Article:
Solar thermal collectors and applications

Absorption units

Absorption is the process of attracting and holding moisture by substances called desiccants. Desiccants are sorbents, i. e. materials that have an ability to attract and hold other gases or liquids, which have a particular affinity for water. During absorption the desiccant undergoes a chemical change as it takes on moisture; for example, the table salt, which changes from a solid to a liquid as it absorbs moisture. The characteristic of the binding of desiccants to moisture, makes the desiccants very useful in chemical separation processes [143].

Fig. 37. Basic principle of the absorption air conditioning system.

Absorption systems are similar to vapour-compression air conditioning systems but differ in the pressurisation stage. In general an absorbent, on the low-pressure side, absorbs an evaporating refrigerant. The most usual combi­nations of fluids include lithium bromide-water (LiBr-H2O) where water vapour is the refrigerant and ammonia-water (NH3-H2O) systems where ammonia is the refrigerant.

The pressurisation is achieved by dissolving the refrigerant in the absorbent, in the absorber section (Fig. 37). Subsequently, the solution is pumped to a high pressure with an ordinary liquid pump. The addition of heat in the generator is used to separate the low-boiling refrigerant from the solution. In this way the refrigerant vapour is compressed without the need of large amounts of mechanical energy that the vapour-compression air con­ditioning systems demand.

The remainder of the system consists of a condenser, expansion valve and evaporator, which function in a similar way as in a vapour-compression air conditioning system.

The NH3-H2O system is more complicated than the LiBr-H2O system, since it needs a rectifying column that assures that no water vapour enters the evaporator where it could freeze. The NH3-H2O system requires generator temperatures in the range of 125-170 °C with air-cooled absorber and condenser and 95-120 °C when water-cooling is used. These temperatures cannot be obtained with FPCs. The coefficient of performance (COP), which is defined as the ratio of the cooling effect to the heat input, is between

0. 6 and 0.7.

The LiBr-H2O system operates at a generator tempera­ture in the range of 70-95 °C with water used as a coolant in the absorber and condenser and has COP higher than the NH3-H2O systems. The COP of this system is between 0.6 and 0.8 [97]. A disadvantage of the LiBr-H2O systems is that their evaporator cannot operate at temperatures much below 5 °C since the refrigerant is water vapour. Commer­cially available absorption chillers for air conditioning applications usually operate with a solution of lithium bromide in water and use steam or hot water as the heat source. In the market two types of chillers are available, the single and the double effect.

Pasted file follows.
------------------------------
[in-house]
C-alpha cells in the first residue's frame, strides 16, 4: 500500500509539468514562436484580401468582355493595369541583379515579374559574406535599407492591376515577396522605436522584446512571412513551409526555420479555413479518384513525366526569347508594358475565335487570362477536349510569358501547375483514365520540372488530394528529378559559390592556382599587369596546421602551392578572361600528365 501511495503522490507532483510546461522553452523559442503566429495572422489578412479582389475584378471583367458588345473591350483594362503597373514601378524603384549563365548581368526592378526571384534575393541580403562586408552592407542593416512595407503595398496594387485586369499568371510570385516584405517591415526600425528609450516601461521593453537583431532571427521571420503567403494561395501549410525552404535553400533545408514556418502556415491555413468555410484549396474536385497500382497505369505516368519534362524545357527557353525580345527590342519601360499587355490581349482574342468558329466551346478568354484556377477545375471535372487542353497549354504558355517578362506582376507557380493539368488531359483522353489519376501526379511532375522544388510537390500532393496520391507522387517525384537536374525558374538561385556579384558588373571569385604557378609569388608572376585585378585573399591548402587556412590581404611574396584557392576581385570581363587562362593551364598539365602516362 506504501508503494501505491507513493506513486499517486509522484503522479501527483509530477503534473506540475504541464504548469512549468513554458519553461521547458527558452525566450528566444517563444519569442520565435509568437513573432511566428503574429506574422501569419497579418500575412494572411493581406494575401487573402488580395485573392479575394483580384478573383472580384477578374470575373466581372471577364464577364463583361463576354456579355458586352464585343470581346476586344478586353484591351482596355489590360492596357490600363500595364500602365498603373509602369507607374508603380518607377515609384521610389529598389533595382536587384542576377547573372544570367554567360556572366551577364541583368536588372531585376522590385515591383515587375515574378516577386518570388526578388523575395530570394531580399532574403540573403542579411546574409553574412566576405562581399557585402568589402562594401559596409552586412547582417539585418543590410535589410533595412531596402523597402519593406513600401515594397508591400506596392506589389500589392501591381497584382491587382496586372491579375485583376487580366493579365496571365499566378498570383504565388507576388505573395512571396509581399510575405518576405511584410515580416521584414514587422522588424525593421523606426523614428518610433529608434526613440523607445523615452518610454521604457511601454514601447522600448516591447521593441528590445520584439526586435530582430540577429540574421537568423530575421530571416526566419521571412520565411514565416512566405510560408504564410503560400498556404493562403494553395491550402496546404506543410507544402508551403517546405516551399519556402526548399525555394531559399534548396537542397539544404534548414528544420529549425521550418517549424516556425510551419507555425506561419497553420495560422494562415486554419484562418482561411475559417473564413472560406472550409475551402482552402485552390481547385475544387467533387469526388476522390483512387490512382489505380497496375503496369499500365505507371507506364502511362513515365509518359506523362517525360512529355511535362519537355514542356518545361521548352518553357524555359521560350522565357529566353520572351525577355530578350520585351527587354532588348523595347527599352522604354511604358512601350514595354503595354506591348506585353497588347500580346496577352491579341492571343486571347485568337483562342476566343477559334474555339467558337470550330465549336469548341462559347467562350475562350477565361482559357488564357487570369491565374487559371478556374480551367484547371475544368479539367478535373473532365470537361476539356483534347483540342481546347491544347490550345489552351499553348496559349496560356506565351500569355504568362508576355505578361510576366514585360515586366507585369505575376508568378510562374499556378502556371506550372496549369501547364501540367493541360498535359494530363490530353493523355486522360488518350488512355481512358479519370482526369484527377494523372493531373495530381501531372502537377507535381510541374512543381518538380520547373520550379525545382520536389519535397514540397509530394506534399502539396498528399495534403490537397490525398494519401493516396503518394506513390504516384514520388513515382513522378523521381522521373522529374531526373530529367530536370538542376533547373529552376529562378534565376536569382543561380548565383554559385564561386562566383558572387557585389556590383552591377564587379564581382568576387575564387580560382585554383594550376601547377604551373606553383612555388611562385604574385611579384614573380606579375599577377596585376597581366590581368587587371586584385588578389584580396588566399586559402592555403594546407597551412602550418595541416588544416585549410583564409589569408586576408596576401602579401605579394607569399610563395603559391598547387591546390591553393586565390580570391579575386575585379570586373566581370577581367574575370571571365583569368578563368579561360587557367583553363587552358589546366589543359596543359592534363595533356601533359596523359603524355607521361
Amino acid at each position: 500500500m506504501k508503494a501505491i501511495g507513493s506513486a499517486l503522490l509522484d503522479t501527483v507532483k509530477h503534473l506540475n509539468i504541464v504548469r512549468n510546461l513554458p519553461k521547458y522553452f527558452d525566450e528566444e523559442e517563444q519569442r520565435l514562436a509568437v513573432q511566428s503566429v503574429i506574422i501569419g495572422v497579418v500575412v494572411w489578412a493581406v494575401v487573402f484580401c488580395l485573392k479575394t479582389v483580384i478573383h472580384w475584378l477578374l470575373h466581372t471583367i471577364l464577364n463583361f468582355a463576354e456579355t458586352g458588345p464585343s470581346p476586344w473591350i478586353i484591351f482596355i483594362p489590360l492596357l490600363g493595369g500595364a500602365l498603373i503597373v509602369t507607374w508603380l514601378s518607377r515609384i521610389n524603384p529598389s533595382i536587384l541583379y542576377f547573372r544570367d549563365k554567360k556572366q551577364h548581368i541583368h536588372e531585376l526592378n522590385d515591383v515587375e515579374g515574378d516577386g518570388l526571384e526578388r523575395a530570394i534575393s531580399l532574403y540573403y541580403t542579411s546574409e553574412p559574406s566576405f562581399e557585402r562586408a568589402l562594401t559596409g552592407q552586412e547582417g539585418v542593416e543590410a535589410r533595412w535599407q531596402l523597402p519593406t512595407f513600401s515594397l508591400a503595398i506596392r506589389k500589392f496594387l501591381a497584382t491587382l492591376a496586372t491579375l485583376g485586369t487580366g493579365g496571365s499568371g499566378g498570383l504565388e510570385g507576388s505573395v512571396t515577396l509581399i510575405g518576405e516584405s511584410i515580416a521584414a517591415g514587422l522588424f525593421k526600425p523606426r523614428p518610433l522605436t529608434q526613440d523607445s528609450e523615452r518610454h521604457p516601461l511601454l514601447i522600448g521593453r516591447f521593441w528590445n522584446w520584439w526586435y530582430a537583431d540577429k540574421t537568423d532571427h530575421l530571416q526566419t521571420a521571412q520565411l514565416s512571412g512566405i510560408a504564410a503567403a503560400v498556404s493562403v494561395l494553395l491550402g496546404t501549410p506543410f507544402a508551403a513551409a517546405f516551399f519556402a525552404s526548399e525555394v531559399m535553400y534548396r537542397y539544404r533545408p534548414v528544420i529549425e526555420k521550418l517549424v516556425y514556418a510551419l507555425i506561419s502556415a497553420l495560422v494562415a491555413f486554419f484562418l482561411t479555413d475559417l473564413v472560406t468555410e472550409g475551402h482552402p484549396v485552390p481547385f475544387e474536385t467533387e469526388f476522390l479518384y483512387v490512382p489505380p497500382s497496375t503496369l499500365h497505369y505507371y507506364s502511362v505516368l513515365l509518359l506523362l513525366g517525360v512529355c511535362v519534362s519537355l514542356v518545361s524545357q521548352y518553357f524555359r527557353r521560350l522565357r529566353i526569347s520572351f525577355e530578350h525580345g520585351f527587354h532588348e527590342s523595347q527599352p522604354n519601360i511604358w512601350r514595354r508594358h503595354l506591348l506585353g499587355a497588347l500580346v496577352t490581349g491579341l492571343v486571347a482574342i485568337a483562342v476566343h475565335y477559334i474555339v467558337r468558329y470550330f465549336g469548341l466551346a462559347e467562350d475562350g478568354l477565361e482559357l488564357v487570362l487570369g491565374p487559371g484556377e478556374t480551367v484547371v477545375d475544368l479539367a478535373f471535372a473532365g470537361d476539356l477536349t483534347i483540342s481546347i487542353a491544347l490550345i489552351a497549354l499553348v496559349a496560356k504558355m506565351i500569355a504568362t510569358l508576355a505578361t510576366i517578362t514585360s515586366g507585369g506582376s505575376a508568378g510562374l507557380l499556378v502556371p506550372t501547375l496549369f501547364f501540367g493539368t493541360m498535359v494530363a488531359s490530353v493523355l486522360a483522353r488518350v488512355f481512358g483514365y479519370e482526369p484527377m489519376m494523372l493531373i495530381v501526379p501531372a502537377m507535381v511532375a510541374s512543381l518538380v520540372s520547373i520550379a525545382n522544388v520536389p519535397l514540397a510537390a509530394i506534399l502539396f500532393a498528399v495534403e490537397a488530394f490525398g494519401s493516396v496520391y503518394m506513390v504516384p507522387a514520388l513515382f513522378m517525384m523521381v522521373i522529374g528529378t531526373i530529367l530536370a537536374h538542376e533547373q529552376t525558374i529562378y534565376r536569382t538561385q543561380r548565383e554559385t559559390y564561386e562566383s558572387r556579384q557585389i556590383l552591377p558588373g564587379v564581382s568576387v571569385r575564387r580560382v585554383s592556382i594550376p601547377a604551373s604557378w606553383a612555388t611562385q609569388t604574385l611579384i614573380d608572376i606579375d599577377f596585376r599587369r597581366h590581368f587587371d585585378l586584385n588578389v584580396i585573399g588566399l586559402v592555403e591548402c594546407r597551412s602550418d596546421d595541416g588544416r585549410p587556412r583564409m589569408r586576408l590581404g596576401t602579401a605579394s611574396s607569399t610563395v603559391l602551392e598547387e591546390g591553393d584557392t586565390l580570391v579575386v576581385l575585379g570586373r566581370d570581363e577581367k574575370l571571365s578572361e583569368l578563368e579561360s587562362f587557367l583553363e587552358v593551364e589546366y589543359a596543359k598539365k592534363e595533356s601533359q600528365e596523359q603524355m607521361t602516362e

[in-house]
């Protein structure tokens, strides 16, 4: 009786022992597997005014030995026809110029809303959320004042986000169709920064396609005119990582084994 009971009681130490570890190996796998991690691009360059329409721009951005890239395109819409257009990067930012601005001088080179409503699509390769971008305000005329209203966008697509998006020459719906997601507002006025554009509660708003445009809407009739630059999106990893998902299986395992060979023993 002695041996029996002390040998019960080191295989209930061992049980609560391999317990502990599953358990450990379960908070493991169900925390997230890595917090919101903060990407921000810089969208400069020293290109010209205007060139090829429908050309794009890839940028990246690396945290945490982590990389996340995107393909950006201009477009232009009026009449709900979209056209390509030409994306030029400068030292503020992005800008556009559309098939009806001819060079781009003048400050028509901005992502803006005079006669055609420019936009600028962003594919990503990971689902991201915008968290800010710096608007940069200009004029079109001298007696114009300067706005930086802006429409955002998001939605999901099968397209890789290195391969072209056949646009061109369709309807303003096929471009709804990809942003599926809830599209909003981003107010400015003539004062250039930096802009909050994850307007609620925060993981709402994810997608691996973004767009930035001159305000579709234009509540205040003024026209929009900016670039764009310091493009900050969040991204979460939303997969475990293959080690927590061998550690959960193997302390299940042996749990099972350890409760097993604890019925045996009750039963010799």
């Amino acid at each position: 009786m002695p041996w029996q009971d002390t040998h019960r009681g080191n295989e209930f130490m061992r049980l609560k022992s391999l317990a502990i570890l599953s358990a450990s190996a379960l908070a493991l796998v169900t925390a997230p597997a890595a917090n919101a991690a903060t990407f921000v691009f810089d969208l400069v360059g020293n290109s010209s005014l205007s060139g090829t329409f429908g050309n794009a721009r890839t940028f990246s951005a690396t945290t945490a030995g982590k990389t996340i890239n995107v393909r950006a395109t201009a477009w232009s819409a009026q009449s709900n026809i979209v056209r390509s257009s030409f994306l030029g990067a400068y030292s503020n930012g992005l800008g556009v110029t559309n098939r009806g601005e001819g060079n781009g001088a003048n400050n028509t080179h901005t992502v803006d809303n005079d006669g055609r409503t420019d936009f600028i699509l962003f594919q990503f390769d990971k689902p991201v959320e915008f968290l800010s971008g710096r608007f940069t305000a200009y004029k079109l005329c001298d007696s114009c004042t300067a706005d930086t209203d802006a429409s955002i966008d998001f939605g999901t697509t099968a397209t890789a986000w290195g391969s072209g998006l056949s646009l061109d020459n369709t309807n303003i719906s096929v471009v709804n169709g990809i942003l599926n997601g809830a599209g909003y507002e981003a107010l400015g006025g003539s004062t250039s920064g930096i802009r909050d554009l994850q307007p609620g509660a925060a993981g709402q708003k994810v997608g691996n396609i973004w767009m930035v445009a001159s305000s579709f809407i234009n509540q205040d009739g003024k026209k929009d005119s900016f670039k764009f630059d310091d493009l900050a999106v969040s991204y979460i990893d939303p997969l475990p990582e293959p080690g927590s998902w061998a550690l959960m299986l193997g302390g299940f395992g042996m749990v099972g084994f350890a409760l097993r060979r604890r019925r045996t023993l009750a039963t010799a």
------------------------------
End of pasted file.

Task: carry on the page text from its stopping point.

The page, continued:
The single effect absorption chiller is mainly used for building cooling loads, where chilled water is required at 6-7 °C. The COP will vary to a small extent with the heat source and the cooling water temperatures. Single effect chillers can operate with hot water temperature ranging from about 80 to 150 °C when water is pressurised [118].

The double effect absorption chiller has two stages of generation to separate the refrigerant from the absorbent. Thus the temperature of the heat source needed to drive the high-stage generator is essentially higher than that needed for the single-effect machine and is in the range of 155-205 °C. Double effect chillers have a higher COP of about 0.9-1.2 [144]. Although double effect chillers are more efficient than the single-effect machines they are obviously more expensive to purchase. However, every individual application must be considered on its merits since the resulting savings in capital cost of the single-effect units can largely offset the extra capital cost of the double effect chiller.

The Carrier Corporation pioneered lithium - bromide absorption chiller technology in the United States, with early single-effect machines introduced around 1945. Due to the success of the product soon other companies joined the production. The absorption business thrived until 1975. Then the generally held belief that natural gas supplies were lessening, let to US government regulations prohibiting the use of gas in new constructions and together with the low cost of electricity led to the declination of the absorption refrigeration market [145]. Today the major factor on the decision on the type of system to install for a particular application is the economic trade-off between the different cooling technologies. Absorption chillers typically cost less to operate, but they cost more to purchase than vapour compression units. The payback period depends strongly on the relative cost of fuel and electricity assuming that the operating cost for the needed heat is less than the operating cost for electricity.

The technology was exported to Japan from the US early in the 1960s, and the Japanese manufacturers set a research and development program to improve further the absorption systems. The program led to the introduction of the direct - fired double-effect machines with improved thermal performance.